Article

Asymmetry dependence of proton correlations.

Department of Chemistry, Washington University, St Louis, MO 63130, USA.
Physical Review Letters (Impact Factor: 7.73). 11/2006; 97(16):162503. DOI: 10.1103/PHYSREVLETT.97.162503
Source: PubMed

ABSTRACT A dispersive-optical-model analysis of p+40Ca and p+48Ca interactions has been carried out. The real and imaginary potentials have been constrained from fits to elastic-scattering data, reaction cross sections, and level properties of valence hole states deduced from (e, e' p) data. The surface imaginary potential was found to be larger overall and the gap in this potential on either side of the Fermi energy was found to be smaller for the neutron-rich p+48Ca system. These results imply that protons with energies near the Fermi surface experience larger correlations with increasing asymmetry.

0 Bookmarks
 · 
77 Views
  • Source
    [Show abstract] [Hide abstract]
    ABSTRACT: The effects of short-range correlations on the nucleon self-energy in $^{40}$Ca are investigated using the charge-dependent Bonn (CDBonn) interaction. Comparisons are made with recent results for the self-energy of $^{40}$Ca derived from the dispersive optical-model (DOM). Particular emphasis is placed on the non-locality of the imaginary part of the microscopic self-energy which suggests that future DOM analyses should include this feature. In particular, data below the Fermi energy appear sensitive to the implied orbital angular momentum dependence of the self-energy. Quasiparticle properties obtained for the CDBonn interaction are substantially more mean-field-like than the corresponding DOM results with spectroscopic factors larger by about 0.2 e.g. Reaction cross sections obtained from the microscopic self-energy for scattering energies up to 100 MeV indicate that an adequate description of volume absorption is obtained while a considerable fraction of surface absorption is missing. The analysis of the non-locality of the imaginary part of the microscopic self-energy suggests that a simple gaussian provides an adequate description, albeit with rather large values for $\beta$, the non-locality parameter.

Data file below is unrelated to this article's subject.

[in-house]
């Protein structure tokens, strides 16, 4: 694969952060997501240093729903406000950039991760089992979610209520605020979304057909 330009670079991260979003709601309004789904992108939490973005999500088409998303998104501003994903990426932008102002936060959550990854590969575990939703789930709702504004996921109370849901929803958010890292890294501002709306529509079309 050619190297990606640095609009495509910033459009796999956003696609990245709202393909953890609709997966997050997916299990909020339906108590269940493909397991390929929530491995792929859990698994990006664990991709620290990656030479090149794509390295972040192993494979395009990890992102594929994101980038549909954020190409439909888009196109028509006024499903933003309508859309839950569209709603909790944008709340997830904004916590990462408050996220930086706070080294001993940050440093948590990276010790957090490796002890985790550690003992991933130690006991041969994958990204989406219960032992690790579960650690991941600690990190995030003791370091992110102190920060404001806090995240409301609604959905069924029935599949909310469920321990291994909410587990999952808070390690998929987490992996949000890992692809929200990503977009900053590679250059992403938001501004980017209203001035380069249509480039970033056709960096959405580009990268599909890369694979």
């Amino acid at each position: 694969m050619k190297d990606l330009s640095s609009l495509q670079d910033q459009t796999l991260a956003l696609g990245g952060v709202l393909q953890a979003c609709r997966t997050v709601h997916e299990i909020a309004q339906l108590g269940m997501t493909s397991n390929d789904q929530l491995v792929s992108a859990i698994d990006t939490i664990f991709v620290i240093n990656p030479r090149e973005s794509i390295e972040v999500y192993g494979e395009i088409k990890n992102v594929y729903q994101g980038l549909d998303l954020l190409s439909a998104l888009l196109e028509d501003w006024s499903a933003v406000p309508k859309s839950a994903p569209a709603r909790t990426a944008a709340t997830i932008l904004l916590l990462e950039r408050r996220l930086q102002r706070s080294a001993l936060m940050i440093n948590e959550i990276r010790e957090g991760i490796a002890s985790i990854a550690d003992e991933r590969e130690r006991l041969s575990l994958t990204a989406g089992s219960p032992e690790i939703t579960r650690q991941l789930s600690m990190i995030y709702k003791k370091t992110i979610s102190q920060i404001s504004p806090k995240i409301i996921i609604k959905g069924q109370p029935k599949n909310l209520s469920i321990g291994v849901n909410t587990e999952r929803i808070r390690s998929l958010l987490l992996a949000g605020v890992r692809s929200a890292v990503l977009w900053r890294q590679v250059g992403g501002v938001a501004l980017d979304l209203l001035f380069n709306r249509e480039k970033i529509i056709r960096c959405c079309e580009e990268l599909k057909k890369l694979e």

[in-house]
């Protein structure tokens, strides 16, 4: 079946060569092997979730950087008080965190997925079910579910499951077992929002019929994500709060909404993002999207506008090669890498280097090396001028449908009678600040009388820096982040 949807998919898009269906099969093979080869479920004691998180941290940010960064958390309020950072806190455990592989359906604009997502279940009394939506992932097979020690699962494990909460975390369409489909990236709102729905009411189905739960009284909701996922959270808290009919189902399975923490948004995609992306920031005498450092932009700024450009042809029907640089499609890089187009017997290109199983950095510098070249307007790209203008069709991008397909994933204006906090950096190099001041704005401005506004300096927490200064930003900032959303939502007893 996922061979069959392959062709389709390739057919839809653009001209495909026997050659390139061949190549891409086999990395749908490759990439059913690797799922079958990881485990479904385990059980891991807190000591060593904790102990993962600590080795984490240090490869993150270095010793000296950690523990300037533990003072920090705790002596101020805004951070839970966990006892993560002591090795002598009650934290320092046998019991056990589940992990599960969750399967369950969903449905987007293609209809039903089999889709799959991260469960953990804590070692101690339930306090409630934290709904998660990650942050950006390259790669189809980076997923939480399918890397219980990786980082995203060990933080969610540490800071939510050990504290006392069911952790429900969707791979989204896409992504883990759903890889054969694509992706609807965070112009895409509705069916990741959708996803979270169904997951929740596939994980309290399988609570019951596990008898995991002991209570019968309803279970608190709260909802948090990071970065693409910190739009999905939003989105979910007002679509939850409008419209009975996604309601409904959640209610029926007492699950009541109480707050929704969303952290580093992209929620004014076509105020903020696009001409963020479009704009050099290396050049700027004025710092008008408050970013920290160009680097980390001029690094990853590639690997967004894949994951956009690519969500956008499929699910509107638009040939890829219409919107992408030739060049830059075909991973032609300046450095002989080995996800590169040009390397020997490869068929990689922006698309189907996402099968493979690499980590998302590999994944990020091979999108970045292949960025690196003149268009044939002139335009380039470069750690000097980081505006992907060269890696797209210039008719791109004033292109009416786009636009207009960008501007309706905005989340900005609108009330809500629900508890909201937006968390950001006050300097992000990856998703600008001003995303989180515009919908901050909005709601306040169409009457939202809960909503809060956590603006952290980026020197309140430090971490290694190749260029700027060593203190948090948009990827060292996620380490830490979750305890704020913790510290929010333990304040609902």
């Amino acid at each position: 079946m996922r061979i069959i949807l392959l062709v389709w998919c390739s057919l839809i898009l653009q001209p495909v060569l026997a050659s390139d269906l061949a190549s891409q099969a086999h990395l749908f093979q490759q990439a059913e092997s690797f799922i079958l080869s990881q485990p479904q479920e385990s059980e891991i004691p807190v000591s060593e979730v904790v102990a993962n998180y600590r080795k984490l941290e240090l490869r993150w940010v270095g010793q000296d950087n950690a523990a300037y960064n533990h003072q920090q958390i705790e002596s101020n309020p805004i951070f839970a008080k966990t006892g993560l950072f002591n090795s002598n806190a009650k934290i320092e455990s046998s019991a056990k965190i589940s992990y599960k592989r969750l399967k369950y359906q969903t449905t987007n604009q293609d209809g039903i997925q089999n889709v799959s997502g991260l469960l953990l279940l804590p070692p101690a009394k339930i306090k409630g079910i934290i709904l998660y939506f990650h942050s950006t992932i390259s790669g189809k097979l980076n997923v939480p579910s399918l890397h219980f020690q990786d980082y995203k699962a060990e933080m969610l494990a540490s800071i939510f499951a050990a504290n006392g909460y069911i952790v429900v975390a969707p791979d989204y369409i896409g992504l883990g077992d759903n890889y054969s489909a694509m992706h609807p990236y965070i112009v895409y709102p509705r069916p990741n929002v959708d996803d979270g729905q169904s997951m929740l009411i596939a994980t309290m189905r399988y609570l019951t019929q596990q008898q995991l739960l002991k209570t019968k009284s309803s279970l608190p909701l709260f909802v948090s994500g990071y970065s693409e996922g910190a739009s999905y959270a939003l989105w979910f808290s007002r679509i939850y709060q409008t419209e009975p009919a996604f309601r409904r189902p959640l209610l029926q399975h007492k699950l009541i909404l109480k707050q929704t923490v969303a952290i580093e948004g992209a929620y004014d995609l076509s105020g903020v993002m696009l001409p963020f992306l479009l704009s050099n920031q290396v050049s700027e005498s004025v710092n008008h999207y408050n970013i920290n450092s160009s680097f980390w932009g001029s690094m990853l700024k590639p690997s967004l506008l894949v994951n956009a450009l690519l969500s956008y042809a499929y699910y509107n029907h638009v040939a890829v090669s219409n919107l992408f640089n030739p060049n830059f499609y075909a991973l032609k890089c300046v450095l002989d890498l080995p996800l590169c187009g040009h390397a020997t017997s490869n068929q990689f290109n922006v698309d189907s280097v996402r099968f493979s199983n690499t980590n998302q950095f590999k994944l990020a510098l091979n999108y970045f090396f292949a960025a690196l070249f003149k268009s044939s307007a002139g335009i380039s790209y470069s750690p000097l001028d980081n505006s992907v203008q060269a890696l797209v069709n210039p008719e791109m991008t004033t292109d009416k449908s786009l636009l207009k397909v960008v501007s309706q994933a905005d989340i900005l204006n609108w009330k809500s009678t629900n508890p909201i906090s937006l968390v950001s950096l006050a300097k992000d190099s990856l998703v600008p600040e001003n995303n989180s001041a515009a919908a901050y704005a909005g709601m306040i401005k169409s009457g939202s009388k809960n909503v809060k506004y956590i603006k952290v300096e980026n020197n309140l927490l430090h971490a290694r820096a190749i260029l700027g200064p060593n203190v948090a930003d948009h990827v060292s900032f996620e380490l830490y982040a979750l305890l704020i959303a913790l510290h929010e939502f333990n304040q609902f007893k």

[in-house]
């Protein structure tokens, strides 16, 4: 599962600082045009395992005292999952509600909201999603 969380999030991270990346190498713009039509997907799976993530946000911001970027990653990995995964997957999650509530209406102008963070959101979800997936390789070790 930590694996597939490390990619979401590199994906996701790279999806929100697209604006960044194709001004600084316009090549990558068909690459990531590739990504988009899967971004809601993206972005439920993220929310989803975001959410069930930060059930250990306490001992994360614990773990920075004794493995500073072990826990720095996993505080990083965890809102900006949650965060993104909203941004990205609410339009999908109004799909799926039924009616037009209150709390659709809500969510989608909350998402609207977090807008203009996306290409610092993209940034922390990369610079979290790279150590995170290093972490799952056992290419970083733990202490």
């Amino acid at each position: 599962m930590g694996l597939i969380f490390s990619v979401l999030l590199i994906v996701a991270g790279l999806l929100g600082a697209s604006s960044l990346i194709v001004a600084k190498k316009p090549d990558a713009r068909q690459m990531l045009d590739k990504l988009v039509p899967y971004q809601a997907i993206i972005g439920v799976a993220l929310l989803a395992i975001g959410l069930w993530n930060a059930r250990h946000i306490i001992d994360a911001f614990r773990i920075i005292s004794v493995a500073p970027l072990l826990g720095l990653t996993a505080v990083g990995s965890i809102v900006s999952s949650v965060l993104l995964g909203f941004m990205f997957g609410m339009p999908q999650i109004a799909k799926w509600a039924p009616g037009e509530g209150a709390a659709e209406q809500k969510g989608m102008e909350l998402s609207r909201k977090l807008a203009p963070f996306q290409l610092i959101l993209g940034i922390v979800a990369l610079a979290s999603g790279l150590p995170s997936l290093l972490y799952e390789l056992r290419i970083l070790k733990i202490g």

Physical Review C 08/2011; 84:044319. · 3.72 Impact Factor
  • Source
    [Show abstract] [Hide abstract]
    ABSTRACT: The dispersive optical-model is applied to transfer reactions. A systematic study of $(d,p)$ reactions on closed-shell nuclei using the finite-range adiabatic reaction model is performed at several beam energies and results are compared to data as well as to predictions using a standard global optical-potential. Overall, we find that the dispersive optical-model is able to describe the angular distributions as well as or better than the global parameterization. In addition, it also constrains the overlap function. Spectroscopic factors extracted using the dispersive optical-model are generally lower than those using standard parameters, exhibit a reduced dependence on beam energy, and are more in line with results obtained from $(e,e'p)$ measurements.
    Physical Review C 10/2011; 84(4):044611. · 3.72 Impact Factor
  • [Show abstract] [Hide abstract]
    ABSTRACT: Neutron elastic-scattering angular distributions were measured at beam energies of 11.9 and 16.9 MeV on 40,48Ca targets. These data plus other elastic-scattering measurements, total and reaction cross-sections measurements, (e,e′p) data, and single-particle energies for magic and doubly magic nuclei have been analyzed in the dispersive optical-model (DOM), generating nucleon self-energies (optical-model potentials) that can be related, via the many-body Dyson equation, to spectroscopic factors and occupation probabilities. It is found that, for stable nuclei with N⩾Z, the imaginary surface potential for protons exhibits a strong dependence on the neutron-proton asymmetry. This result leads to a more modest dependence of the spectroscopic factors on asymmetry. The measured data and the DOM analysis of all considered nuclei clearly demonstrate that the neutron imaginary surface potential displays very little dependence on the neutron-proton asymmetry for nuclei near stability (N⩾Z).
    Physical Review C 06/2011; 83(6):064605. · 3.72 Impact Factor

Full-text (2 Sources)

View
30 Downloads
Available from
May 26, 2014